Were the research into and use of bioremediation for petroleum contamination in the Ecuadorian Amazon an example of appropriate biotechnology? Yes and no. They were appropriate, because remediating contamination was (and still is) important and because a certain level of scientific excellence was reached. The mistake seems to have lain in the way the remediation was implemented. On the one hand, it required universities capable of maintaining research programs and scientists whose management skills went beyond limited programs and research interests. It required institutions with efficient technoscience managers, not just technocrats focused on building infrastructures out of blind faith that the technologies would transfer, as if technology were a neutral “medium.” And all along what seems to have been necessary, at different levels, was political will. In our fourth interview we were told:

I think it’s clear that the country has the people and the ability to be able to generate this type of technology, which no one believed before. The failure or the disappointment so to speak [lies in] political influence over the research part. The scientific part and the political part don’t get along, or they should be managed independently.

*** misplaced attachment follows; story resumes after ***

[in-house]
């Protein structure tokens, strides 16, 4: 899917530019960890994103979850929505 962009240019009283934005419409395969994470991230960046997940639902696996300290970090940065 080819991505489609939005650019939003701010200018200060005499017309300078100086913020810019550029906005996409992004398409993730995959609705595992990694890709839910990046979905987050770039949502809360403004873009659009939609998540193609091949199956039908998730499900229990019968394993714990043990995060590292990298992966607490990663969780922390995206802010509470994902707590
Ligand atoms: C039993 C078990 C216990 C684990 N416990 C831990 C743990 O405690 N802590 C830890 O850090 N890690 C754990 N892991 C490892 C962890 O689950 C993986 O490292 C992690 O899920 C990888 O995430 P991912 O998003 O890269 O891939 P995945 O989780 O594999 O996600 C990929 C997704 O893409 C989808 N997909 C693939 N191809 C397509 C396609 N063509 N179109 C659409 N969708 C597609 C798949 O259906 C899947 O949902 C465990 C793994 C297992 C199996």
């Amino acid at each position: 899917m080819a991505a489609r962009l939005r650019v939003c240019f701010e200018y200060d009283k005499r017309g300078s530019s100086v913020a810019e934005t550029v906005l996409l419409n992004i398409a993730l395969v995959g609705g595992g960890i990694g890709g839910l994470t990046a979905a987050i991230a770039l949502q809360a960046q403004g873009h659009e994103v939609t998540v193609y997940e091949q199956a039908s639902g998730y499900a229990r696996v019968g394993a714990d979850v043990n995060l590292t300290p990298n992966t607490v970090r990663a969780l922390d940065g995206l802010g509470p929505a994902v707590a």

Along the same lines, Baiardi and Santos (2005, p.717) conclude their analysis of scientific development in Bahía (the periphery of the periphery) by noting that besides a series of institutional adjustments to relationships between the state, business and academia, change depends above all on social capital, the political will and commitment of the respective actors, and on institutional values like collaboration and trust.

Arocena (1995, p.45) has pointed out some factors that prevent the development of independent technological capacity on the peripheries. We have to agree with some of them in light of this case:

Incompetence on the part of the state, which should be playing a leading role, and little ability to apply and enforce decisions of a technological nature.